Anytime you watch the Florida game or the Miami game you’ve got to go back to some of those runs that he made: it was pretty to watch. He was just one of those guys who made you look bad in the hole. (laughs) He was a beast. And I keep in touch with Clester and Clinton and Damon a lot, too. They have better memories than me, so between those three they’re probably gonna have some crazy stories. (laughs)
Perseverance. Surely we’ve all seen those familiar, framed office-setting photos of a nature scene or a faceless, athletic individual while below is a positive affirmation of some timeless axiom, something to provide a little inspiration as many go about their hum-drum 9 to 5 in the world of cubicles and windowless offices. Well, if I were to create a print celebrating the concept of perseverance Tony Veland would be my photo’s subject. Here’s a guy who proved that nightmares are also dreams. But he got through that dark night with the unlikeliest of inspiration: a stranger’s letter. With both Tom Osborne and the mentoring Turner Gill at his disposal, who would ever suspect that a heretofore anonymous fan’s words of encouragement would turn this young man’s life in the most positive of directions? Astounding! There truly is no place like Nebraska, and even though Steve Pederson’s (shudder) placement of the “Through these gates pass the greatest fans in college football” at Memorial Stadium’s gates may inspire a roll of the eyes for many, perhaps the former A.D. had the Diane Yuetters of the world in mind. I’ll give him that much. You can be sure that I will track this lady down if it’s the last thing I ever do.
Tony summarized the reason for the great 60 & 3 in two concepts: the Unity Council and the collective work ethic. The first dealt with thinking as one, which led to their training as one. Pretty succinct, wouldn’t you say? By now I think we can pretty much say that the creation of the Unity Council was a stroke of genius of vast dimension, as it not only allowed the coaches to simply coach, but it also raised accountability and gave them an unsurpassed ownership stake. Above even that, the Unity Council was absolutely crucial in creating a bedrock foundation of unity and a leadership dais for dealing with some of the inner, destructive issues during those years: Scotty Baldwin’s mental issues and their tragic consequences, Christian Peter’s supposed groping of a former Miss Nebraska in a crowded bar (rumors say he may have taken the fall for a teammate) and other (some unsubstantiated) allegations, Lawrence Phillip’s highly publicized and hyper-politicized altercation with on-again/off-again girlfriend and Nebraska Basketball student/athlete Kate McEwen, Tyrone Williams’ shooting a gun at an alleged Lincolnite gang member’s car, and outlandish accusations of robbery/attempted murder against Riley Washington, among others. Dealing with typical issues of ‘boys simply being boys’ to the most serious in nature (as mentioned above), Unity Council leadership was a weighty burden placed on already taxed young men, but they held the line and learned much from the experience. History will show that a vast majority of them became better men for enduring it, despite national media pundits’ painting the program with wholly unfair, ignorant and overzealously misinformed brush strokes.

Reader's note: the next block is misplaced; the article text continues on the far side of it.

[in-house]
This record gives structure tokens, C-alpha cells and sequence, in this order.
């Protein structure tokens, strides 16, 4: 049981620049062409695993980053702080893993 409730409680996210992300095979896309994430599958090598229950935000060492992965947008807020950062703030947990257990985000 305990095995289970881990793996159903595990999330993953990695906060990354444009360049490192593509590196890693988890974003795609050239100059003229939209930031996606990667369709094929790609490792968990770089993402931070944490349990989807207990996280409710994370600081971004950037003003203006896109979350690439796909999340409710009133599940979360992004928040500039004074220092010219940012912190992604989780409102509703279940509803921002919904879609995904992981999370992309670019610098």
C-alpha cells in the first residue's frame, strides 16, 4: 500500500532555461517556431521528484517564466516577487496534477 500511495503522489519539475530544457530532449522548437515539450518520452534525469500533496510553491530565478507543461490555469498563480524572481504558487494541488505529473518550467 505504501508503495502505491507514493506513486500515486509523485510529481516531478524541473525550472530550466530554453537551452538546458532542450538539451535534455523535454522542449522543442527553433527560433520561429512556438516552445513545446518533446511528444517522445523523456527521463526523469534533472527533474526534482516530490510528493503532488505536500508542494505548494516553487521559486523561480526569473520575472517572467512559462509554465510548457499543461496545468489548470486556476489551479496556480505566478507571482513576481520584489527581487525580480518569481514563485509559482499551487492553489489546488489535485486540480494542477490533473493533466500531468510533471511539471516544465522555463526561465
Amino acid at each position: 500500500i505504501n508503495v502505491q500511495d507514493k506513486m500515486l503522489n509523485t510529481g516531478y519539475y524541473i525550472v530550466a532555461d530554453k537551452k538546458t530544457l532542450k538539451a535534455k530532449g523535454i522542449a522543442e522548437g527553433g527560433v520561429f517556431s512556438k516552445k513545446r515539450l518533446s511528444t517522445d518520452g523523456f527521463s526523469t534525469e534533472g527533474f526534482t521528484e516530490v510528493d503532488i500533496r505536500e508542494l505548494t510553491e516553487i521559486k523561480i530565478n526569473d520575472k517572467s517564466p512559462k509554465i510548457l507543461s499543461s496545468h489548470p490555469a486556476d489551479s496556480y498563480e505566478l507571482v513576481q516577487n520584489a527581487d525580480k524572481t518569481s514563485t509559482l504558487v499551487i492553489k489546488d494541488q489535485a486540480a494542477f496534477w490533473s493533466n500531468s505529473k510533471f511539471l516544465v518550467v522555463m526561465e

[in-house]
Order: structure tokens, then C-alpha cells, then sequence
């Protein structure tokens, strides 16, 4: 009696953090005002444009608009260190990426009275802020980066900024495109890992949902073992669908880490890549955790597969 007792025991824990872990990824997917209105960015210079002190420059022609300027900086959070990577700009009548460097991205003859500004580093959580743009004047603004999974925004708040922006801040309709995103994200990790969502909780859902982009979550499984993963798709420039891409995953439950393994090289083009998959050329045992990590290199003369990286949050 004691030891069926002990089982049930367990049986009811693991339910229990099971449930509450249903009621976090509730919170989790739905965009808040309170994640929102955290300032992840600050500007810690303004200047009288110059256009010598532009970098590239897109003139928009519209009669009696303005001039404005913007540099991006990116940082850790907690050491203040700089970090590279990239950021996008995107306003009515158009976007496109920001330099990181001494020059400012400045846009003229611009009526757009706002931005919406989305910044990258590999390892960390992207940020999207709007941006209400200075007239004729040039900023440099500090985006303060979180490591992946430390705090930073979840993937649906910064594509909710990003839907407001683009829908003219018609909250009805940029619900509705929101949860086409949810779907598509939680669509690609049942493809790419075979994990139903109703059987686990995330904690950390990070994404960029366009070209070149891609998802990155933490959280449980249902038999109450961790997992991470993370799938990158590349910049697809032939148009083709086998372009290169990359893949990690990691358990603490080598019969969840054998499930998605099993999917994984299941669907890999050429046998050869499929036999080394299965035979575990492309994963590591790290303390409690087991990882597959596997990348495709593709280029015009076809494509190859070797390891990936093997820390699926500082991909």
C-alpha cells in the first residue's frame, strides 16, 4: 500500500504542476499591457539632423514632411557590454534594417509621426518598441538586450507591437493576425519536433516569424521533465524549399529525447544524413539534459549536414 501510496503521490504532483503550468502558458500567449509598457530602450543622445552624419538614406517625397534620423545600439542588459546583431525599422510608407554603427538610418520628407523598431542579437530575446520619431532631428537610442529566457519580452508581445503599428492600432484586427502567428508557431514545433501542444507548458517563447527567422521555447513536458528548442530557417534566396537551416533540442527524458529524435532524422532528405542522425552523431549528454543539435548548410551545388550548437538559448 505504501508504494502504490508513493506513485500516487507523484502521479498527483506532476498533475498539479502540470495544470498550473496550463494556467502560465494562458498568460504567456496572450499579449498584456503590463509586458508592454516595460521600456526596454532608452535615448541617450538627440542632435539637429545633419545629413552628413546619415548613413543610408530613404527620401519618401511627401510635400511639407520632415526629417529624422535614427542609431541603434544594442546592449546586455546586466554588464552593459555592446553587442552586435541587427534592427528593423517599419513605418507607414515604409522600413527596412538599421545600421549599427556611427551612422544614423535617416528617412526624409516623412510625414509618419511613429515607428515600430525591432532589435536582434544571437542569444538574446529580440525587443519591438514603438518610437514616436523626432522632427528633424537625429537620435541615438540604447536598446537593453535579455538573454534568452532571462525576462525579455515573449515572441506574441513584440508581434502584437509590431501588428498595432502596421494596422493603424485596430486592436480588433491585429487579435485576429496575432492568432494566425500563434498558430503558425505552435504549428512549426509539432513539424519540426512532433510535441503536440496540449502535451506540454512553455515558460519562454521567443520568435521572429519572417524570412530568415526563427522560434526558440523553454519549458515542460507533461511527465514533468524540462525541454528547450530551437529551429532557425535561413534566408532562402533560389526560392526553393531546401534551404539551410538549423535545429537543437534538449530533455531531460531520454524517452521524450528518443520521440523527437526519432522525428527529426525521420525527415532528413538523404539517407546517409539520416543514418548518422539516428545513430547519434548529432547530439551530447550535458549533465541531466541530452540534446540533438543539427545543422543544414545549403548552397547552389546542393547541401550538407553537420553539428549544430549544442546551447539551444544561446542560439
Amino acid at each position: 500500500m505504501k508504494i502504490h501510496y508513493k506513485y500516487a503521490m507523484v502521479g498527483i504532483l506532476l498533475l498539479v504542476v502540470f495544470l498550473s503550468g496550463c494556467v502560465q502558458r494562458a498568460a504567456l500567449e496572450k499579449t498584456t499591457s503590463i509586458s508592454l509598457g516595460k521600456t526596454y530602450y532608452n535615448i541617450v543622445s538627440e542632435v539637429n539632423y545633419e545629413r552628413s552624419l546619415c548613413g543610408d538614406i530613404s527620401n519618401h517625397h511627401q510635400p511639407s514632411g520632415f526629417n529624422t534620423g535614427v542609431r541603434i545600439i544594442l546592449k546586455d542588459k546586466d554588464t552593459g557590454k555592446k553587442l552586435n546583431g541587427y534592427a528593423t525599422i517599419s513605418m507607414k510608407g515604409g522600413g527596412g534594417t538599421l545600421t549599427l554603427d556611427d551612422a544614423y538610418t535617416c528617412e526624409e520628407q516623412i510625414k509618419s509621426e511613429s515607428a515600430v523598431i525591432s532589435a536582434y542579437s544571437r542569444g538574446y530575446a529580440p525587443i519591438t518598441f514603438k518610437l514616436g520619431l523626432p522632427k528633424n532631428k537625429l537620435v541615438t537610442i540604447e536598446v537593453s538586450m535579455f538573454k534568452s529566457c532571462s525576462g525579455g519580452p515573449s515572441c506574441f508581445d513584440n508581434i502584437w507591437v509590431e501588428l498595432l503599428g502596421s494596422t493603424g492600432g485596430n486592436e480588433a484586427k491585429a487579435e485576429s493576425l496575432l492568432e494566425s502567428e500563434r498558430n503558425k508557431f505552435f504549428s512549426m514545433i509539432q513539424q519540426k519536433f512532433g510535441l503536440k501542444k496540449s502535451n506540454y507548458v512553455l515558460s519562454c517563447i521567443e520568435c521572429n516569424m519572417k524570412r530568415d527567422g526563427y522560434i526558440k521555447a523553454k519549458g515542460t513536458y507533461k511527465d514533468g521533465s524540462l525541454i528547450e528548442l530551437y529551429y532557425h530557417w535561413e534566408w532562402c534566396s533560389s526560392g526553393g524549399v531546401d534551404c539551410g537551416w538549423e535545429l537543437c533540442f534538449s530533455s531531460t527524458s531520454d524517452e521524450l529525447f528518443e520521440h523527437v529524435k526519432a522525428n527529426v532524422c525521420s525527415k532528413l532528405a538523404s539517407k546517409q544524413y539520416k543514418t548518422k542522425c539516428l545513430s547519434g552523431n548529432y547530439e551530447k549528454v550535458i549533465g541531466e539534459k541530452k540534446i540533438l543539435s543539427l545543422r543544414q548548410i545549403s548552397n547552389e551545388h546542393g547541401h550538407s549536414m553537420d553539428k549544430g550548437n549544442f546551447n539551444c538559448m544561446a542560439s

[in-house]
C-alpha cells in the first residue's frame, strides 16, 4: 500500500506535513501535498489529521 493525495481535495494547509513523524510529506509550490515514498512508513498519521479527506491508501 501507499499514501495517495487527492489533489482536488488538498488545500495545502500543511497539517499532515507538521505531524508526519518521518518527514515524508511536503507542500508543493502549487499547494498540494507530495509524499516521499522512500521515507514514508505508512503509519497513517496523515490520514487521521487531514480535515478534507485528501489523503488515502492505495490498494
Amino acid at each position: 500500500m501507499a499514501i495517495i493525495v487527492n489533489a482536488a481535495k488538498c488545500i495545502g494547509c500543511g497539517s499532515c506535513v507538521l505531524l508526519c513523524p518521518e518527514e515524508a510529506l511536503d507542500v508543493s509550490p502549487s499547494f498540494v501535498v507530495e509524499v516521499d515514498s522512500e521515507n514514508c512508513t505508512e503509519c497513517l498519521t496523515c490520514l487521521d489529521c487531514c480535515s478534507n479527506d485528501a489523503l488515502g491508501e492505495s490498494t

Another item of note worth addressing was his reference to Coach Osborne’s “talking stuff.” Now, Tony cleaned up the locker room jargon and sanitized it for the family kitchen table here, but I think it shows the power of the leader they had in Tom Osborne. Here was man vastly devoid of smack talk, of bluster, showiness and bravado, yet the simple voicing of his confident expectation was enough to put these guys over the edge and essentially challenge them to live up to the premise of another season’s total domination. Author John Eldridge once wrote that every boy needs to hear these simple words: “You have what it takes,” from his father or a father-type figure in order to blossom into true, confident manhood. This was Coach Osborne paraphrasing that same notion.
The last item of note may be a bit nuanced, but it caught my eye and ear nonetheless, and that was Tony’s statement of the defensive backfield’s being a “supporting cast for the defensive line at that time.” For a stellar athlete, a defensive captain and a Unity Council leader to possess the humility to not puff up his chest and point a finger at himself, but instead reveal that they were the ‘supporting cast’ of the famed Blackshirt Defensive line speaks volumes. Zach Weigert mentioned earlier that the leadership of those teams started on the offensive and defensive lines and then moved in an outward fashion, and Tony here states unequivocally that such was the case. Quite revealing and extremely profound, if you ask me.
Notable quote #2:
Tony Veland on the powerful impact of one Nebraska Football fan: “But she reached me, and the words she had for me changed my life. The words were unreal. She was really a beacon for the Lord trying to reach me, and it kind of opened my eyes to why I was going through what I was going through.”
Copyright @ 2013 Thermopylae Press. All Rights Reserved.
Photo Credits : Unknown Original Sources/Updates Welcomed